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IBD Genetic Research Laboratory

Crohn’s Disease and Ulcerative Colitis

Principal Investigator

Steven Ross Brant, M.D.

Research Team

Lab staff:
Lisa Wu Datta, M.S., research associate
Chengrui Huang, Ph.D., postdoctoral fellow, statistical genetics
Miquel Alfonso Ramos, M.D., postdoctoral fellow
George Salem, M.D., postdoctoral fellow
Denise Spears, B.A., senior study coordinator
Patricia Ushry, CMA, senior recruitment specialist
Yuqiong Wu, M.D., laboratory manager

Co-investigators:
Abdel Hamad, Ph.D., associate professor of pathology
Wen Hong (Linda) Kao, Ph.D., associate professor of epidemiology
Susan Hutfless, Ph.D., instructor, department of medicine
Xuhang Li, Ph.D., associate professor of medicine
Andy McCallion, Ph.D., associate professor of genetics
Yin Yao, M.P.H., Ph.D., adjunct associate professor of medicine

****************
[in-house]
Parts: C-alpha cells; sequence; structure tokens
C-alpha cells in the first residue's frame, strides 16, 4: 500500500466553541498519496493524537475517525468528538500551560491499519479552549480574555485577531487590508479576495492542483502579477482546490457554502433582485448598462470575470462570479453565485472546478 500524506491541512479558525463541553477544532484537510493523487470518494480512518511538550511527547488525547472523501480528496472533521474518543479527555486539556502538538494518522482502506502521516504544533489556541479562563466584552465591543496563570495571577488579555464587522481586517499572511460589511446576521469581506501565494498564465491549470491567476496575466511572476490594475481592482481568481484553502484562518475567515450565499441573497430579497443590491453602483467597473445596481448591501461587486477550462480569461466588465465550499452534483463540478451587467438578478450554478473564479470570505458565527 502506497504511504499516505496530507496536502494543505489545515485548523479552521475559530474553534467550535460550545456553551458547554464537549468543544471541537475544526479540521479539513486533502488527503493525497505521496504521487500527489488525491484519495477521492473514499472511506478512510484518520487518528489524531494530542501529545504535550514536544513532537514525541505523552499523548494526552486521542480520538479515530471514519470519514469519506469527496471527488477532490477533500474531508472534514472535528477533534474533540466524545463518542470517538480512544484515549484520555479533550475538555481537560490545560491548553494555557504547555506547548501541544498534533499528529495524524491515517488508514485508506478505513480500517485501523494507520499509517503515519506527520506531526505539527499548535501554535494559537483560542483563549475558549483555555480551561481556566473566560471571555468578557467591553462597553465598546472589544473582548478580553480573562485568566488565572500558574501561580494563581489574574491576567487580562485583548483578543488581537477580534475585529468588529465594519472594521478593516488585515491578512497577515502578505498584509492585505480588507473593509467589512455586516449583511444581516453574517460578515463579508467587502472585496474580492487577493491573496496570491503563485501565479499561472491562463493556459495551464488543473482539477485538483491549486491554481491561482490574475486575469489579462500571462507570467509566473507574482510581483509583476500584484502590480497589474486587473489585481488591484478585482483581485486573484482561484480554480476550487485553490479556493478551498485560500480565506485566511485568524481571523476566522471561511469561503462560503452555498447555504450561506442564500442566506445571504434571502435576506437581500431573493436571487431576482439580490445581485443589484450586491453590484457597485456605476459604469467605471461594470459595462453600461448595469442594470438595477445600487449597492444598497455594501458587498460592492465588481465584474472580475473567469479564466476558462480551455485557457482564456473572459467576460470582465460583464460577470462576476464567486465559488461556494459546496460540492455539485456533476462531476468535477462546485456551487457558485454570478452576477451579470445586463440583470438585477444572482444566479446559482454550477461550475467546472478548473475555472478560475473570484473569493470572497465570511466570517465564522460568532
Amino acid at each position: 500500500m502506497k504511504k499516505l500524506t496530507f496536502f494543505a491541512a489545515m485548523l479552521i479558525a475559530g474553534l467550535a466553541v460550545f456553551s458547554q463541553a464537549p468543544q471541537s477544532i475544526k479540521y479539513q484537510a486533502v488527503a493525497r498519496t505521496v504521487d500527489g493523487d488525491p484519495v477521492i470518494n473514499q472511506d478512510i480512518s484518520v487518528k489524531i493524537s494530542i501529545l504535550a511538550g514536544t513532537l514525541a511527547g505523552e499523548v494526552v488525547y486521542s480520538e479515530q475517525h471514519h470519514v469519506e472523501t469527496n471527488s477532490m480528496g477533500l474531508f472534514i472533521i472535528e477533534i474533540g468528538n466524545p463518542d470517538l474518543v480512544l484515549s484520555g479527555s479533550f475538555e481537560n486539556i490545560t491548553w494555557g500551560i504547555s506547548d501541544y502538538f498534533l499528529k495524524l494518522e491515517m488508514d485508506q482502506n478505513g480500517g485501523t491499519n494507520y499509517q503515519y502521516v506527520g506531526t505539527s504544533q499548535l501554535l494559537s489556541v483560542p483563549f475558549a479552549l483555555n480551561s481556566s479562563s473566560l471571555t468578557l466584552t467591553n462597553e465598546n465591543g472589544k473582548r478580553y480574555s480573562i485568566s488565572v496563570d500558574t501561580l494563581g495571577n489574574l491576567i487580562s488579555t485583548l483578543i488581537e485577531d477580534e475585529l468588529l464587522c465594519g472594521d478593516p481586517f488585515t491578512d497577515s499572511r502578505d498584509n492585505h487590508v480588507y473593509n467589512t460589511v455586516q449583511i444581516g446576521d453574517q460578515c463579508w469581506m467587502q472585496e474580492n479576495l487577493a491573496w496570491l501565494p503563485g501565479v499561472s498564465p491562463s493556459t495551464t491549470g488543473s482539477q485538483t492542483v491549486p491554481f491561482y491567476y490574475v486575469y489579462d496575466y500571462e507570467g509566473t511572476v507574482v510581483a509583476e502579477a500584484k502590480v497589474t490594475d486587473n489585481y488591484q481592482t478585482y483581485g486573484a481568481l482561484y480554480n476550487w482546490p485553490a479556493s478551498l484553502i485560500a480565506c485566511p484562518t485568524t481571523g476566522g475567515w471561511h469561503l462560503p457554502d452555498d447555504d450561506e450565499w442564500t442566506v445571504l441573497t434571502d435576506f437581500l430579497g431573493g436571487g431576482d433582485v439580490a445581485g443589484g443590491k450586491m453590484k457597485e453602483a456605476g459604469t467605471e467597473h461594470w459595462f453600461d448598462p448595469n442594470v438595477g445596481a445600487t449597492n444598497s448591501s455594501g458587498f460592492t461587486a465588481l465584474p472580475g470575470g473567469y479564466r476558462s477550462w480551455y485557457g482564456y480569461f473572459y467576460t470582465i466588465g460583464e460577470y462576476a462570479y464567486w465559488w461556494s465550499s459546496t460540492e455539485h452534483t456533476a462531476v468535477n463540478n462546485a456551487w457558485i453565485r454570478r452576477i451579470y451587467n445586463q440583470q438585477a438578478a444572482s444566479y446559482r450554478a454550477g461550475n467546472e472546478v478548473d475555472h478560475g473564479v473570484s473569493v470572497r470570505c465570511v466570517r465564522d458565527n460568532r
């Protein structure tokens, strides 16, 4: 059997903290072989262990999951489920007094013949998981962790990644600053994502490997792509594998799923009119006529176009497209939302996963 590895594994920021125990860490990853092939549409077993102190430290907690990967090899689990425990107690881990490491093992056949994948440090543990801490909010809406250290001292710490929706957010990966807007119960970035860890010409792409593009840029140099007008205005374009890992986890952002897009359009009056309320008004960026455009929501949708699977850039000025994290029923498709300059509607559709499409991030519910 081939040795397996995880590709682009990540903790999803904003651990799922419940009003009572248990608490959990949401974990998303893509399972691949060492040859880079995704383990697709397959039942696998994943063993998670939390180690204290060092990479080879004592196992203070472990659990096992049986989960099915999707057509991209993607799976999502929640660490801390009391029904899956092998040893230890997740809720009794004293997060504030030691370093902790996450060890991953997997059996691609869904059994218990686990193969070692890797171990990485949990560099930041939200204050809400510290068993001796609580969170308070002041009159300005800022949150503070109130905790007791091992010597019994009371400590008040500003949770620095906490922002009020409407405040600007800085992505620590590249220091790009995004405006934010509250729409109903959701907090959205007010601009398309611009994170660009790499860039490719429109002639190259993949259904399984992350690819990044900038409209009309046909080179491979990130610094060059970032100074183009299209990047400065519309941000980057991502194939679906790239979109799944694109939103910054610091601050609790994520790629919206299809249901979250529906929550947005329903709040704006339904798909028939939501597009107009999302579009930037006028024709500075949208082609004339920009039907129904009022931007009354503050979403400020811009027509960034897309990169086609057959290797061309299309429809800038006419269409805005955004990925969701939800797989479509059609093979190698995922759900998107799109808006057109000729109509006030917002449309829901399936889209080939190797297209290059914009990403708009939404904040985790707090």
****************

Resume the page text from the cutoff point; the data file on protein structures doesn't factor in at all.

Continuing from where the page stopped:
Contact Information

410-955-9679

Research Focus

The primary focus of our lab is the role of genetic variation in etiopathogenesis, disease manifestations and disease course in inflammatory bowel disease (IBD), Crohn’s disease and ulcerative colitis. 

Our laboratory is one of the six genetics research centers, funded since 2002, of the National Institutes of Diabetes and Digestive and Kidney Diseases (NIDDK) IBD Genetics Consortium and is a collaborating center of the International IBD Genetics Consortium (IIBDGC). We are providing resources to both consortia by recruitment of patients with IBD and matched controls, with a particular focus on familial IBD, as well as in the African-American and Ashkenazi Jewish populations.